Sometimes great misfortune provides a path to a better life

Recently I got in a brief email discussion with a new online acquaintance. She is a space enthusiast like I am, and she was saying she had a small young son that was very bright and interested in space, and might well be the one that enables humanity to make major expansion into space resources and colonization.

I replied that the little boy reminds me of myself. I was a knowledge-sponge up through High School. I had little interest in the grades I got, was no motivator; though I got high grades; my interest was in the knowledge itself, something I craved, the adventures that the knowledge implied. Four majors - math, science, English and social studies - and I read on average a book a day in addition to my studies, though much of that extra reading was sci fi, as well as science and philosophy. I went into college thinking that I would learn the foundations of all knowledge - and that was possible in 1954 - starting with a physics degree as it seemed the foundation for chemistry as was foundation for biology as was for sociology and so on. And I was going to work my way through college, in the co-op program with White Sands Missile Range, where I finally got to work with rocketry, getting closer to my dream of space travel.

But I got more interested in the radio telemetry signal aspect of the rocketry under test, which was sent back via radio by the rockets for analysis, during their brief but spectacular lifetimes; and that eventually led to my career in electronics.

Anyway the point here is despite my great promise and focus on space technology from an early age, it all came to a screeching halt in my Freshman year of college. I had no support system, and having Aspergers it is hard to survive alone; and my girlfriend - who I assumed was to be my lifetime mate and companion - had totally dumped me when I went to college too. I also unknowingly had wheat gluten sensitivity, and sometimes living on white bread alone; the damage to the small intestine walls and resulting openings in it, through which contents of the intestines got into my bloodstream, no doubt including common bacteria and parasites, which soon brought me down to a low life level, unable to even remember what I had just read, and full of despair. A wonder that I made it through alive.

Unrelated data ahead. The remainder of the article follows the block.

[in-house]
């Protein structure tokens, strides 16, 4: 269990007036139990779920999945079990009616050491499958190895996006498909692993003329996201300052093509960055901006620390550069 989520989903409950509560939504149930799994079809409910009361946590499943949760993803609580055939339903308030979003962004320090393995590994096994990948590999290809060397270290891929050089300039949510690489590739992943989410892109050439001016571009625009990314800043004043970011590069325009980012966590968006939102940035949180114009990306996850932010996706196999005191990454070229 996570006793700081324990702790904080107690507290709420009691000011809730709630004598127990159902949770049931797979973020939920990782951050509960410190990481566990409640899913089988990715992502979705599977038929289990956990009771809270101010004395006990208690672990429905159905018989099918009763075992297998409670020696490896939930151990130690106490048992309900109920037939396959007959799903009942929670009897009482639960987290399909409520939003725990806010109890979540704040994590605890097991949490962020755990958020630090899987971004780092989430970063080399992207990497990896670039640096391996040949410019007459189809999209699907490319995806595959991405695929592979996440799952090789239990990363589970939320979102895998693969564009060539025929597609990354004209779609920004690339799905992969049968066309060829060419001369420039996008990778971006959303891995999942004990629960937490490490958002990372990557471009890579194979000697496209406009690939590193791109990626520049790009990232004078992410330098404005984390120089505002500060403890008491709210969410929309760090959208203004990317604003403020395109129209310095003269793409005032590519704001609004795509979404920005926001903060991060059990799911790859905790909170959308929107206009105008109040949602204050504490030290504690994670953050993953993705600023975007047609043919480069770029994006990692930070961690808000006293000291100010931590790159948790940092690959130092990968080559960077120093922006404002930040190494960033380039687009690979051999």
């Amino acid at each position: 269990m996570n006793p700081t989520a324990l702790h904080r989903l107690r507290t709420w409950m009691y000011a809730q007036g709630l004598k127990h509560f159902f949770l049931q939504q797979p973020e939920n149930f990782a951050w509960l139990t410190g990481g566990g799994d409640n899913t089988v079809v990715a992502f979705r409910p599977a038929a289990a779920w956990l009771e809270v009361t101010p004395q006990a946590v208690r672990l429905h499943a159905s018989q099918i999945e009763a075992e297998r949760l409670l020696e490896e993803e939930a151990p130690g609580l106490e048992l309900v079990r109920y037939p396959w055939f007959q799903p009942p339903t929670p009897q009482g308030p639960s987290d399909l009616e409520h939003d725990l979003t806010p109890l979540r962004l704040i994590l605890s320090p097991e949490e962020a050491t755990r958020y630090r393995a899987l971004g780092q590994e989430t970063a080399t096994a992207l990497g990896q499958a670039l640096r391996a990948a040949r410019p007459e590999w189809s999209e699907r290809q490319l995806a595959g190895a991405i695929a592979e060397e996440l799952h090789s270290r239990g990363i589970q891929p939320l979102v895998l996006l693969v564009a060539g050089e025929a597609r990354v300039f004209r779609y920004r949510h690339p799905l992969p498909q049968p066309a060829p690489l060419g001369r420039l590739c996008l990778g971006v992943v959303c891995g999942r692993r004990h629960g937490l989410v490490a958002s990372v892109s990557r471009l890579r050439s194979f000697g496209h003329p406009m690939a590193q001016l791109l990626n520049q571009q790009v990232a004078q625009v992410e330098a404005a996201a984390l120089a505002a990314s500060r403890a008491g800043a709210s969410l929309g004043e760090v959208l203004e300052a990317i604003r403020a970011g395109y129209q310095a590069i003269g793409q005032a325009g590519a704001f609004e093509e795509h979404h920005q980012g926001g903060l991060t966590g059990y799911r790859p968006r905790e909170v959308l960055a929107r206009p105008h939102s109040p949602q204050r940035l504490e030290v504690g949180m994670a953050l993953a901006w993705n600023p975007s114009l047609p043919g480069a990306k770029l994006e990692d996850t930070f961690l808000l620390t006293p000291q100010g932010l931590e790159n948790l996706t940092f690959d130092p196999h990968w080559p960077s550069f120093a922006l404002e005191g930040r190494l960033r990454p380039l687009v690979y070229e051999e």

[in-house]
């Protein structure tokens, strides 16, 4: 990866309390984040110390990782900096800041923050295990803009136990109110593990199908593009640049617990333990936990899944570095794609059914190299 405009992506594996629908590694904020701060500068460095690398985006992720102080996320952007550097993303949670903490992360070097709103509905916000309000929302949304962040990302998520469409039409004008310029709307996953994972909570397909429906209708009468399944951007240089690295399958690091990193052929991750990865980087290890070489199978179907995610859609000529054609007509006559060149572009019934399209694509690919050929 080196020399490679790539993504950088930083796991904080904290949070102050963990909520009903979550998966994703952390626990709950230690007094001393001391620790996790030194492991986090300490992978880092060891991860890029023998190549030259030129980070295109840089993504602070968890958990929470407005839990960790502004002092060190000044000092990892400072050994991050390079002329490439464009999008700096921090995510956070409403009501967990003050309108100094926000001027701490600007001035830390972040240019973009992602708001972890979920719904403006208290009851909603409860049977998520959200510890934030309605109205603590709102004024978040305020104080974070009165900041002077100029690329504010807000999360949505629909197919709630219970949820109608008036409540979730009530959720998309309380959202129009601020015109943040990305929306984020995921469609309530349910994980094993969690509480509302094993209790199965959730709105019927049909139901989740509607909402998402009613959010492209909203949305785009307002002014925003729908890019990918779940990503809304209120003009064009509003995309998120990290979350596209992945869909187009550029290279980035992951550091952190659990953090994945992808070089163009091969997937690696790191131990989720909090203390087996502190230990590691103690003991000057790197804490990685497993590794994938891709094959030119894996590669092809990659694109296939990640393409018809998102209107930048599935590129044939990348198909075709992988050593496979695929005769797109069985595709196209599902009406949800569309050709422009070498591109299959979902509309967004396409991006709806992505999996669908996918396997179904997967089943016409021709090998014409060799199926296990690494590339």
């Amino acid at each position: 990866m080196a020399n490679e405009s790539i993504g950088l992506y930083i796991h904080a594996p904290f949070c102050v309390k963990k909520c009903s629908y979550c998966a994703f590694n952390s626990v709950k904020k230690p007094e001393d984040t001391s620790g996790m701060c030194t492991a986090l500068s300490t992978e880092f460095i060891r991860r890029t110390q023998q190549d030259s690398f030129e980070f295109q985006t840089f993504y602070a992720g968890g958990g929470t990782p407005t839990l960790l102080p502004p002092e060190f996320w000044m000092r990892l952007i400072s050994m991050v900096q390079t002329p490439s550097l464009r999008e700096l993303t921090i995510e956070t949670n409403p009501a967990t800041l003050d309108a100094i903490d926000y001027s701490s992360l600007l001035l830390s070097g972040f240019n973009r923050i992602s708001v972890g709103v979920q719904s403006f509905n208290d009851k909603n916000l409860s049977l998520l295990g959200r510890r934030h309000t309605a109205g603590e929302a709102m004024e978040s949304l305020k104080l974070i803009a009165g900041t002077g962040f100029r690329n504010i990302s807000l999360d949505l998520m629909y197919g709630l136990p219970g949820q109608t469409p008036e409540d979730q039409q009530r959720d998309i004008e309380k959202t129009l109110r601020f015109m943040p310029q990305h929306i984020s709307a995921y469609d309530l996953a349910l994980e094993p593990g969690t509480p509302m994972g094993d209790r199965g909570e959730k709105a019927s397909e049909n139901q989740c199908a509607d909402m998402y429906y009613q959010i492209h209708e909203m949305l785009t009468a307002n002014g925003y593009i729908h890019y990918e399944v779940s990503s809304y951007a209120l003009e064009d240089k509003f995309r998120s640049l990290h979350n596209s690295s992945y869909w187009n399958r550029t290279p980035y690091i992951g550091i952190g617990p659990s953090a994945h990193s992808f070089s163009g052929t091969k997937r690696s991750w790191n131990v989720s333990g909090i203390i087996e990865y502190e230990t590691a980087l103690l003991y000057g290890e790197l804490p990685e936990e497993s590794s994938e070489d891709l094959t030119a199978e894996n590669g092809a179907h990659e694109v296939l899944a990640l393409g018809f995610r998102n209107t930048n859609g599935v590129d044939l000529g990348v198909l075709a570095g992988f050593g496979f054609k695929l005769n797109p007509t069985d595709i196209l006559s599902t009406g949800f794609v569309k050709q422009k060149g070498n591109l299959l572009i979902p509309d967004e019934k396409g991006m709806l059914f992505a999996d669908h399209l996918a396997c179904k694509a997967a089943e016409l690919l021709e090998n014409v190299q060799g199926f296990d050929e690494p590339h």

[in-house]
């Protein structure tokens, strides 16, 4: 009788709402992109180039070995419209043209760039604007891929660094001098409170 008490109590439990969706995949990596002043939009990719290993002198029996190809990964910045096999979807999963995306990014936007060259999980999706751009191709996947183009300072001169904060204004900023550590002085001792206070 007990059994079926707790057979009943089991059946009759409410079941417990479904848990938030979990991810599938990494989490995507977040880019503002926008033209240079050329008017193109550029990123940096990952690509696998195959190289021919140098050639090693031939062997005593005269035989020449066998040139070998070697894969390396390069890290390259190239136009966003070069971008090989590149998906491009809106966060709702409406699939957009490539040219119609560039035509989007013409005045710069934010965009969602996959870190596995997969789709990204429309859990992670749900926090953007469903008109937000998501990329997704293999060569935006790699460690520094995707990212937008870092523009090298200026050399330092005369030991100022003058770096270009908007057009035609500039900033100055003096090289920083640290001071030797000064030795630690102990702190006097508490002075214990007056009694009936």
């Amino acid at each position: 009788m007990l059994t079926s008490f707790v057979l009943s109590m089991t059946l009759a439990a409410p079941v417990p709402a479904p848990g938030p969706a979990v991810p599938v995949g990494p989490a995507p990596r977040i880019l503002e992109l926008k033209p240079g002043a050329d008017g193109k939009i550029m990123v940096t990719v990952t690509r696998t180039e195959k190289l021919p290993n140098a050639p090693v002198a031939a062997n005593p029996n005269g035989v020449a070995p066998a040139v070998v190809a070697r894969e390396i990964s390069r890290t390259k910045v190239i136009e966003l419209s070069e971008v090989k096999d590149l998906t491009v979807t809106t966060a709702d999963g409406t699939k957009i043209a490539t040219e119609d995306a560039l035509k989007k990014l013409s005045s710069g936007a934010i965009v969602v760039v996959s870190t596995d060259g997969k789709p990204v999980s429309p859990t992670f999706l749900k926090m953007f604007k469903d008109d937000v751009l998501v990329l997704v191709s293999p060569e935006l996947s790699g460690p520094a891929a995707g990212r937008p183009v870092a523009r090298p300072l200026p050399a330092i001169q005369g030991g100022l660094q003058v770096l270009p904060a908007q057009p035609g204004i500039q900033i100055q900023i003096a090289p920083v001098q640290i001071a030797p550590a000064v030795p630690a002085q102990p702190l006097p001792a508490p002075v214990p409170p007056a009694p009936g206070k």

And severe tinnitus made it hard to hear what the professors were saying in class, and made it very hard to concentrate on doing homework. It took me about four more years to decide the endless 24/7 loud tinnitus screeching clamor noise that no one else could hear, was not going to drive me insane.

Eventually I became a "college dropout" and led to a long career merely as an electronics engineering technician (although for a few years I did the work of a design/development electronics engineer in the field of computer disk drives, working for Shugart Corp, a Xerox subsidiary.) Not all was lost, however; as that line of work taught me about the raw material of the stuff of technology; not merely book theory but also how to make it work with my own hands and analysis and sometimes technological creativity. I gained a strong sense of what could be made to work; and what best way to make it work. Everything I did, quickly gave me feedback as to its effectiveness in the very real world. And that was great training about the nature of reality for one who started off in life learning about reality almost entirely from book learning.

And that has stood me in good stead with my space transportation and utilization concepts, that I later created as a hobby, finally fulfilling my dreams of space technology advancement activity; my keenly hewn sense of best technological approaches that would be able to do the physical job effectively.

And, the memories of my decades of hands-on detailed engineering tech work provided the fill-in details in my recent years, when I translated my technological concepts into high tech science fiction adventure novels, such as "Building Up" and "It's Down to Earth."

I continued on with my advise to my new email friend: "So I would suggest that you strive to provide multiple kinds of safety nets for your gifted young son on the road to space. And believe that every fall, on his rising again, will make him a little stronger in the real world.

And, the Ivory Tower is not necessarily the best place for getting in the real action."

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